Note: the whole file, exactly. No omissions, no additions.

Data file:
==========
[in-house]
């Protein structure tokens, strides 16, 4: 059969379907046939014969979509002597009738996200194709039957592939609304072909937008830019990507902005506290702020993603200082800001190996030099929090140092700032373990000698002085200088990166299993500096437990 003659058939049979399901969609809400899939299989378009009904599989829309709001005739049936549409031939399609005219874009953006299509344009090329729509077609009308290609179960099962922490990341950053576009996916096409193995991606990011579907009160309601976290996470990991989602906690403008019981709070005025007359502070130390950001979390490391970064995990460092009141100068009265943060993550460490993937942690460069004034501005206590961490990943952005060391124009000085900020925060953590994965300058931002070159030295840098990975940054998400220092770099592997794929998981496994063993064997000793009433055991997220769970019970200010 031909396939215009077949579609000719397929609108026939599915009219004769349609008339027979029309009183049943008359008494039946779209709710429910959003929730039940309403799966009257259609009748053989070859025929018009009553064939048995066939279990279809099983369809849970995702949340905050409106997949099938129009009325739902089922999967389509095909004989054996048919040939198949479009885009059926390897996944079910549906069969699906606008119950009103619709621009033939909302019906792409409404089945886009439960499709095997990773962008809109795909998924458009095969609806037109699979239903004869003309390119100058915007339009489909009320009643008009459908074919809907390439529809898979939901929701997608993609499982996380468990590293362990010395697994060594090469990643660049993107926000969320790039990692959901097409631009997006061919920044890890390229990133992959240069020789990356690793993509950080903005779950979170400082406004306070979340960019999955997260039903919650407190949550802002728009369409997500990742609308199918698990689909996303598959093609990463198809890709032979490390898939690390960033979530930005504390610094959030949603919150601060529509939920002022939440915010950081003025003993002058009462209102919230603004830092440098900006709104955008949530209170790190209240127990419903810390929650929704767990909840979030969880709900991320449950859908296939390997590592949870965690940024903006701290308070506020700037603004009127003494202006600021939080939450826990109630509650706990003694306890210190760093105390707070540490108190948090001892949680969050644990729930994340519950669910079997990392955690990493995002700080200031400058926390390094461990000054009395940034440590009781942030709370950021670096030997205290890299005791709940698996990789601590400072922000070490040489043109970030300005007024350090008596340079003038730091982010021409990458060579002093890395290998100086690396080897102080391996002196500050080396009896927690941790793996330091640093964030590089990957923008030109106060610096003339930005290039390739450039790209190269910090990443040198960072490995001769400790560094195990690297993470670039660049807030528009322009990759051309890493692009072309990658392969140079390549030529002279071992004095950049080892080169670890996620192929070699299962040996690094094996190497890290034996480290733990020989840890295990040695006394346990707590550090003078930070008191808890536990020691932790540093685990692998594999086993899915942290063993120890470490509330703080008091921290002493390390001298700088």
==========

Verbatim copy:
[in-house]
């Protein structure tokens, strides 16, 4: 059969379907046939014969979509002597009738996200194709039957592939609304072909937008830019990507902005506290702020993603200082800001190996030099929090140092700032373990000698002085200088990166299993500096437990 003659058939049979399901969609809400899939299989378009009904599989829309709001005739049936549409031939399609005219874009953006299509344009090329729509077609009308290609179960099962922490990341950053576009996916096409193995991606990011579907009160309601976290996470990991989602906690403008019981709070005025007359502070130390950001979390490391970064995990460092009141100068009265943060993550460490993937942690460069004034501005206590961490990943952005060391124009000085900020925060953590994965300058931002070159030295840098990975940054998400220092770099592997794929998981496994063993064997000793009433055991997220769970019970200010 031909396939215009077949579609000719397929609108026939599915009219004769349609008339027979029309009183049943008359008494039946779209709710429910959003929730039940309403799966009257259609009748053989070859025929018009009553064939048995066939279990279809099983369809849970995702949340905050409106997949099938129009009325739902089922999967389509095909004989054996048919040939198949479009885009059926390897996944079910549906069969699906606008119950009103619709621009033939909302019906792409409404089945886009439960499709095997990773962008809109795909998924458009095969609806037109699979239903004869003309390119100058915007339009489909009320009643008009459908074919809907390439529809898979939901929701997608993609499982996380468990590293362990010395697994060594090469990643660049993107926000969320790039990692959901097409631009997006061919920044890890390229990133992959240069020789990356690793993509950080903005779950979170400082406004306070979340960019999955997260039903919650407190949550802002728009369409997500990742609308199918698990689909996303598959093609990463198809890709032979490390898939690390960033979530930005504390610094959030949603919150601060529509939920002022939440915010950081003025003993002058009462209102919230603004830092440098900006709104955008949530209170790190209240127990419903810390929650929704767990909840979030969880709900991320449950859908296939390997590592949870965690940024903006701290308070506020700037603004009127003494202006600021939080939450826990109630509650706990003694306890210190760093105390707070540490108190948090001892949680969050644990729930994340519950669910079997990392955690990493995002700080200031400058926390390094461990000054009395940034440590009781942030709370950021670096030997205290890299005791709940698996990789601590400072922000070490040489043109970030300005007024350090008596340079003038730091982010021409990458060579002093890395290998100086690396080897102080391996002196500050080396009896927690941790793996330091640093964030590089990957923008030109106060610096003339930005290039390739450039790209190269910090990443040198960072490995001769400790560094195990690297993470670039660049807030528009322009990759051309890493692009072309990658392969140079390549030529002279071992004095950049080892080169670890996620192929070699299962040996690094094996190497890290034996480290733990020989840890295990040695006394346990707590550090003078930070008191808890536990020691932790540093685990692998594999086993899915942290063993120890470490509330703080008091921290002493390390001298700088």